As a teenager, I frequented a popular urban nightclub named “Trends.” Though it sounds silly to admit now, every time I went there, I feared that I could be stabbed or shot inside that club. It had a violent reputation.
I saw numerous fights break-out in that club, and many other clubs and bars around South Florida. It was the norm.
I witnessed shoot-outs in parking lots, people getting stabbed, and countless people getting assaulted by groups of others.
When I began my studies at the University of Central Florida, I recall a prominent Orlando DJ being stabbed to death in an Orlando nightclub.
And though these assaults were tragic, I found solace in knowing that the criminals would be held criminally responsible for their crimes.
But it wasn’t until I started working on Negligent Security lawsuits that I learned that our civil-justice-system gives family members another recourse to take action, independent of our criminal-justice-system. I also learned that most of these senseless acts of violence were preventable.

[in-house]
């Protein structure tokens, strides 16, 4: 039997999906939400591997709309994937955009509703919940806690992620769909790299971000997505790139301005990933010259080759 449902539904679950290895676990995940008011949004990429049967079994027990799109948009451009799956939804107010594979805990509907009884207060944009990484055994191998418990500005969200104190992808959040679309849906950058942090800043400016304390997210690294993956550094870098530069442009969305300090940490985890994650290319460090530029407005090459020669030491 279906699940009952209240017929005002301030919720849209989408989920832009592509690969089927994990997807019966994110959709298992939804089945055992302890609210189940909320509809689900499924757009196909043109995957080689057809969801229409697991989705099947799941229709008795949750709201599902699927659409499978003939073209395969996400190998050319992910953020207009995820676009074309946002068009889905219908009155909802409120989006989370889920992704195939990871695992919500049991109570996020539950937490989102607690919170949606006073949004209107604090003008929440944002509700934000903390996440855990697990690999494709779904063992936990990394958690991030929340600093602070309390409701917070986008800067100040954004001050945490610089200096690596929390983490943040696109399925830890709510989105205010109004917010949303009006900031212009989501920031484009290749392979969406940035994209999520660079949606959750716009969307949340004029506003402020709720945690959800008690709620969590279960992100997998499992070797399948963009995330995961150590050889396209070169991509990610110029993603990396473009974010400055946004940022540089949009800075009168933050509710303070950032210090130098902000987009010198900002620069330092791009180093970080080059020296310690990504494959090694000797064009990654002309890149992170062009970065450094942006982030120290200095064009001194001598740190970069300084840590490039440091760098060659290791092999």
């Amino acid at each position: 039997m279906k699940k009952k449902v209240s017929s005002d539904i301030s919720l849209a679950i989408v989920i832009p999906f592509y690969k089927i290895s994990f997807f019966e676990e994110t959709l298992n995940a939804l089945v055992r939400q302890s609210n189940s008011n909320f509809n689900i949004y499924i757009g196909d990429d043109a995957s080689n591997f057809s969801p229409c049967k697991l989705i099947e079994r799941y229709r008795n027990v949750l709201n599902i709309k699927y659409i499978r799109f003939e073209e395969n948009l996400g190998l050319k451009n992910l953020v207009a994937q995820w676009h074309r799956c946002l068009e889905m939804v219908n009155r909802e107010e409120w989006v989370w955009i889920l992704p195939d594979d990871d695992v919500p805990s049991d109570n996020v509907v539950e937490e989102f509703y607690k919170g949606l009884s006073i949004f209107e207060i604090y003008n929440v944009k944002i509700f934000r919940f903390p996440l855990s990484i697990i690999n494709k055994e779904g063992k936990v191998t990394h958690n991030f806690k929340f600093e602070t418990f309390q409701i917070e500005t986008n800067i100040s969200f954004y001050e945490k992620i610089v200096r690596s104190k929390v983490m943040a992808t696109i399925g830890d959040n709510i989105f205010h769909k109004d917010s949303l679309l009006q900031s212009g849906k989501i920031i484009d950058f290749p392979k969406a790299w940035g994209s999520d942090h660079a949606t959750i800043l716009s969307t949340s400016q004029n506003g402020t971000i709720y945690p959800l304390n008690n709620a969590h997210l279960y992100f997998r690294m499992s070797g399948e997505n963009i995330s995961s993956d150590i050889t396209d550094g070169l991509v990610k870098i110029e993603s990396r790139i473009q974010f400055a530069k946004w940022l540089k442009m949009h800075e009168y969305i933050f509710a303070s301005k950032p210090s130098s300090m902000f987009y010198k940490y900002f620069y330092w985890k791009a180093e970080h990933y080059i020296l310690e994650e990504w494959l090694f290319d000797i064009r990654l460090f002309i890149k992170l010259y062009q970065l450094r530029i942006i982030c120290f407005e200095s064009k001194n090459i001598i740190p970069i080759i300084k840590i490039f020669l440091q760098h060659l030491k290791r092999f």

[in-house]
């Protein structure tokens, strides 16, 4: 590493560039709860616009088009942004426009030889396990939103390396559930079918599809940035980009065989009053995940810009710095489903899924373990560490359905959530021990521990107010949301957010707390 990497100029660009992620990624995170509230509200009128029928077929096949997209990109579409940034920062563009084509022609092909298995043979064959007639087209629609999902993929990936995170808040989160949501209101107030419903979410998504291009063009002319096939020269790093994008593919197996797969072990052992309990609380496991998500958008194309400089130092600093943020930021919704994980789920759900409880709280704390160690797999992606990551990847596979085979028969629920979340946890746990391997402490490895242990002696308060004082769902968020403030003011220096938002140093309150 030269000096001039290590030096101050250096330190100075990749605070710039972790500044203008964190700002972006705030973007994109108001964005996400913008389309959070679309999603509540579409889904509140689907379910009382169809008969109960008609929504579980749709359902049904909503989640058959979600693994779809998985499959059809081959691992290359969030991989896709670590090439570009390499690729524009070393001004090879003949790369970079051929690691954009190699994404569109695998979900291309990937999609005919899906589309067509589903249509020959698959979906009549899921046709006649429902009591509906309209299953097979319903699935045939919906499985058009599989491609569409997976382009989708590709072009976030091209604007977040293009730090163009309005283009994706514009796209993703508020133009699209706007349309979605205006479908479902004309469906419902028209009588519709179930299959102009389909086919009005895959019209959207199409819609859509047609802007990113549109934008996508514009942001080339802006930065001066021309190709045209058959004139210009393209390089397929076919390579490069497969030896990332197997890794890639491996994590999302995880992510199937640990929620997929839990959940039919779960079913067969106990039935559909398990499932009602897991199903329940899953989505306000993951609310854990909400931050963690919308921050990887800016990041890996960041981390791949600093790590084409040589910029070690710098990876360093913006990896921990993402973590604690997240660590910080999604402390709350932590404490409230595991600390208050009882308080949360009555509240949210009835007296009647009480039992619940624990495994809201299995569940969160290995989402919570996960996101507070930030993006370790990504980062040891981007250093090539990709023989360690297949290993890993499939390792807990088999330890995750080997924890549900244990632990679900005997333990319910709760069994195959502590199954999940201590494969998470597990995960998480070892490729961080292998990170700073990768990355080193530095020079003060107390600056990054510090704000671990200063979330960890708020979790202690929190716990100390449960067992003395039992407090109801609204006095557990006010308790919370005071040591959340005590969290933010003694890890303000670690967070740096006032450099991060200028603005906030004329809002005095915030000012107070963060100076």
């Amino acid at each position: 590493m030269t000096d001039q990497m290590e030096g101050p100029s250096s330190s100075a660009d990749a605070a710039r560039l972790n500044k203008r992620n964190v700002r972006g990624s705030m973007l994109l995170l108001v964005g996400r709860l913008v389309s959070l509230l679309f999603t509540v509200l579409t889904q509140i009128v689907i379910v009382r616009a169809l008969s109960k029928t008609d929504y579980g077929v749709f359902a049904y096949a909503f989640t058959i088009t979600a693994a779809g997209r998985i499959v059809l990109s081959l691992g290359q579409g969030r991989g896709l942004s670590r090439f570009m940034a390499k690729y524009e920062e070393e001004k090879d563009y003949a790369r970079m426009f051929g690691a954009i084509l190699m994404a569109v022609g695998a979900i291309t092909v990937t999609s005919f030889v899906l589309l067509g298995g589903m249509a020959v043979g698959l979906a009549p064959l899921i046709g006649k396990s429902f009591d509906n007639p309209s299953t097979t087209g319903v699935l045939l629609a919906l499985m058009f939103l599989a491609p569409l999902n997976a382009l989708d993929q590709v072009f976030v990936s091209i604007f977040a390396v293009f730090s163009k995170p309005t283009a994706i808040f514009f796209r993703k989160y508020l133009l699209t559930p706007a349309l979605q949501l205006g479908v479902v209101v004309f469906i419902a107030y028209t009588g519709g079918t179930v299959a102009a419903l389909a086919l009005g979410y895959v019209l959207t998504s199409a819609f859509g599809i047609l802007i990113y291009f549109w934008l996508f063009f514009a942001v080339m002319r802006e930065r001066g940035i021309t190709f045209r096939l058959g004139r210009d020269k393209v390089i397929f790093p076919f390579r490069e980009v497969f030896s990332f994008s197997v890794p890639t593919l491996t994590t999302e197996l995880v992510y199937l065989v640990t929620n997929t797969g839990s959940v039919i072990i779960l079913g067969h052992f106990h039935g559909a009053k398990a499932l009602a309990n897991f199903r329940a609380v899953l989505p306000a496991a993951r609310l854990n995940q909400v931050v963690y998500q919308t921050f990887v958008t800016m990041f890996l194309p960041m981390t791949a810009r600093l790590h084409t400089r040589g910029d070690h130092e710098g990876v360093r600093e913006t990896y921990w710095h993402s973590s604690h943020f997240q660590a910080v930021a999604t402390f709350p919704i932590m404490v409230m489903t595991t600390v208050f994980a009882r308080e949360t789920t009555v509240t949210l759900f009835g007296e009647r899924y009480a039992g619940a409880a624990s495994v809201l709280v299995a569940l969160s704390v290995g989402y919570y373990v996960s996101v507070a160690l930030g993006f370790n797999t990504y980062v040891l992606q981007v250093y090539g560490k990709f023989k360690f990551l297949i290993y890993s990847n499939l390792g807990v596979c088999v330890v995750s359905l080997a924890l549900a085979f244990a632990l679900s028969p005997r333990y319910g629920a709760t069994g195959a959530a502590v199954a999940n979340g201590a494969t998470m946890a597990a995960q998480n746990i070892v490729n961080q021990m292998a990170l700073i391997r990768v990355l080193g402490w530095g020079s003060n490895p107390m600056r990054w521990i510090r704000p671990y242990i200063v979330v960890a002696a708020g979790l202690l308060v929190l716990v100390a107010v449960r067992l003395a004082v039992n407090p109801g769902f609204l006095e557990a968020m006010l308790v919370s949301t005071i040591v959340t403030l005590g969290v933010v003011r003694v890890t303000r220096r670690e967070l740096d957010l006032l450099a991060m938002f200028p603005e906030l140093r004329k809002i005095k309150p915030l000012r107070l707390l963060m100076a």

In Florida, bar owners have the same responsibilities as do apartment owners: to keep their occupants safe from criminal assaults. Now, I am not going to suggest to you that a bar owner is responsible for every single crime that ever occurs on their property.
But what I am saying is that bar owners, like apartment owners, have a duty to take reasonable precautions to prevent future criminal assaults from occurring on their property.
And what’s reasonable is relative.
For example, if a bar that contains no metal detectors on its property has a history of stabbings occurring inside the bar, its obviously unreasonable for that bar owner to not install metal detectors moving forward. And if someone is later stabbed inside of that bar, the victim’s family has a every right to bring a Negligent Security lawsuit on his or her behalf.
Likewise, if a club has a history of violent fights breaking out in its unpatrolled parking lot, its unreasonable for the owner to not hire security guards to now patrol its lot. If someone later experiences a brutal assault in that parking lot, they, too, have a claim against the club owner.
To prevail in court on a Negligent Security claim, it mostly comes down to two things: 1) did the bar owner take reasonable measures to prevent crime from occurring? And, 2) was the crime that occurred the type of crime that was foreseeable?
The more crime that occurs on a property, the more foreseeable it is for future crime to occur. So, it is theoretically easier to prevail against those bars and nightclubs that experience more violence, than against a bar that has experienced no crime in the past. If you or a family member have been seriously injured by criminal violence occurring inside a club or its parking lot, you should contact a lawyer with experience handling Negligent Security lawsuits.